IRS Gives OK to Outside Good-Faith Determinations for Foundations

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Sept. 23 — Final rules on grants by private foundations to foreign entities added a number of helpful clarifications, including the years in which an opinion on an equivalency determination may be relied upon.

“Previously there was some question about how long you could rely on an opinion from a lawyer, certified public accountant or enrolled agent, and the final rules clarify that the person writing the opinion is to use five years of public support information, which is typically the five most recently completed tax years, and that the opinion is then valid for two years,” Robert Wexler, principal with Adler & Colvin, told Bloomberg BNA Sept. 23.

Typically professionals will look at the five most recently completed tax years of the foreign grantee, he said. That means if they are writing an opinion in 2015, they will look at the grantee's gross revenues from 2014 back to 2010 to determine whether the grantee is publicly supported, in order to write the opinion.

The rules (T.D. 9740; RIN1545-BL23) are aimed at helping foundations determine if the foreign charities to which they are making grants are the equivalent of U.S. public charities.

Current regulations allow private foundations to treat such grants as charitable donations if they made a “good faith” equivalency determination, either using an affidavit from the donee organization or a legal opinion showing that the recipient group was like a U.S. public charity.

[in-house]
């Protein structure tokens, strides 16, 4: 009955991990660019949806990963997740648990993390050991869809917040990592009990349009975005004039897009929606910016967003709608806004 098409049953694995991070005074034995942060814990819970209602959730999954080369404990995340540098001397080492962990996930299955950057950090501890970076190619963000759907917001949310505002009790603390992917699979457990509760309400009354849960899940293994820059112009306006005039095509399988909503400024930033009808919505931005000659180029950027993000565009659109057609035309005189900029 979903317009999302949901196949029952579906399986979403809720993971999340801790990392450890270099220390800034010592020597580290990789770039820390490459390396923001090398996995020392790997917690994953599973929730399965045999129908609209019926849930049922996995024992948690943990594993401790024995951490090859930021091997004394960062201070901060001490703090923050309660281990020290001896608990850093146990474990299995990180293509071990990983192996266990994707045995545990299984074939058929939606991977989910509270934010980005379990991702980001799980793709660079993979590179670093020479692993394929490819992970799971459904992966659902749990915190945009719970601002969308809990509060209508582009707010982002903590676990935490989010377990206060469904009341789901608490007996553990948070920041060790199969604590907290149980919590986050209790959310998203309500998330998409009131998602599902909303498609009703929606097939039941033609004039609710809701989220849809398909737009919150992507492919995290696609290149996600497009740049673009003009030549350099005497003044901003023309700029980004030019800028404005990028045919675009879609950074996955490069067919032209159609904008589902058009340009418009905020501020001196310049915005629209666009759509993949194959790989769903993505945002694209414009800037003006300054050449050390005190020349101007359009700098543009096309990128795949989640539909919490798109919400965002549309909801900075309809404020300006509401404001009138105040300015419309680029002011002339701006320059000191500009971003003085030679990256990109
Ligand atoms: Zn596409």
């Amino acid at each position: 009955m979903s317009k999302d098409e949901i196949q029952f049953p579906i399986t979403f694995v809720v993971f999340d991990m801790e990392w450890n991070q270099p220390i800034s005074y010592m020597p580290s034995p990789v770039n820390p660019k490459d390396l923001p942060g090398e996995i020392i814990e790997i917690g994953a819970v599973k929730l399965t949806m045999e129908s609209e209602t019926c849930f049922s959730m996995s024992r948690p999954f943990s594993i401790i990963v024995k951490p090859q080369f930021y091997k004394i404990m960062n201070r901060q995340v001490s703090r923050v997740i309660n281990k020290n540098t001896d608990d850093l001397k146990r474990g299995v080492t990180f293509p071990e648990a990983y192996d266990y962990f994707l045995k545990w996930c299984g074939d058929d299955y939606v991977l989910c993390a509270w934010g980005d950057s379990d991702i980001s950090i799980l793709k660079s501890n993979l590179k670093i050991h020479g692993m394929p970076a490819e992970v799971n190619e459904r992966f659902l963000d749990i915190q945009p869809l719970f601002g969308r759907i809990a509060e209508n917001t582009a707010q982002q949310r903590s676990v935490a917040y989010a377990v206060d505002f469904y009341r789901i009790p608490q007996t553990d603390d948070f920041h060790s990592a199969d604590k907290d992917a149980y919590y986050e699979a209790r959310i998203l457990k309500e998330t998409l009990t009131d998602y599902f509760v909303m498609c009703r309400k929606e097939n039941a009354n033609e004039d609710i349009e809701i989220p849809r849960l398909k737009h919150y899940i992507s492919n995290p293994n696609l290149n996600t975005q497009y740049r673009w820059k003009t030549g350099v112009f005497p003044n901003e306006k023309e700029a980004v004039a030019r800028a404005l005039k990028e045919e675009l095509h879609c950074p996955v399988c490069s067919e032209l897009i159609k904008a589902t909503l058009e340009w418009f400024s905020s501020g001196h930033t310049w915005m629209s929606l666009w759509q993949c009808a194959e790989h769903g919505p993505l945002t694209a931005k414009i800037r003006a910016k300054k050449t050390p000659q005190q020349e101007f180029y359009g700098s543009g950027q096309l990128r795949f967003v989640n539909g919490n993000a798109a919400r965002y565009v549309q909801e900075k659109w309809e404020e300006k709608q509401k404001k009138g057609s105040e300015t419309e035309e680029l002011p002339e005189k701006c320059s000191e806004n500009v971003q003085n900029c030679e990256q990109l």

The final rules also help to clarify how a foundation can rely on another organization's legal or professional adviser for an opinion of equivalency and gave implicit validity to repositories, Wexler said. In addition, they said that private foundations can't rely on opinions from foreign lawyers.

CoF Wins Big on Repositories

For the Council on Foundations, the rules were all about the sanctioning of repositories for equivalency determinations.

“These final regulations will allow foundations to confidently rely on equivalency determinations provided through shared repositories like NGOsource,” Vikki Spruill, president and chief executive officer of the Council on Foundations, told Bloomberg BNA in a Sept. 23 statement.

The Council on Foundations had advocated for this outcome for many years, in an effort to reduce barriers to global grant-making for foundations, she said.

In 2013, the Council on Foundations and TechSoup Global launched the first equivalency determination repository, NGOsource, after interpreting the proposed rules as paving the way for the repositories, Spruill said.

A repository stores past equivalency determinations conducted on foreign organizations for future use. It provides advice to the private foundation that the grantee qualifies and lists the foreign charities that are eligible to receive grants without the need for a private foundation to do “expenditure responsibility,” which involves due diligence, paperwork, monitoring and reporting.

A U.S. private foundation can make grants to a foreign organization for charitable purposes, but if the foreign charity qualifies as the foreign equivalent of a U.S. public charity then the U.S. private foundation can avoid expenditure responsibility.

The one drawback in the rules is that foundations can't solely rely on an affidavit of equivalency that a grantee has prepared, Wexler said.

One of the most common practices was for a foundation to get a particular type of affidavit from a grantee that they signed under oath. The affidavit would describe how the organization had complied with the U.S. tax code Section 501(c)(3) rules and also give a public support schedule, if the organization was publicly supported.

“Lots of people don't have in-house counsel and not everyone wants to pay a lawyer to write an opinion,” Wexler said.

To contact the reporter on this story: Diane Freda in Washington at
To contact the editor responsible for this story: Brett Ferguson at

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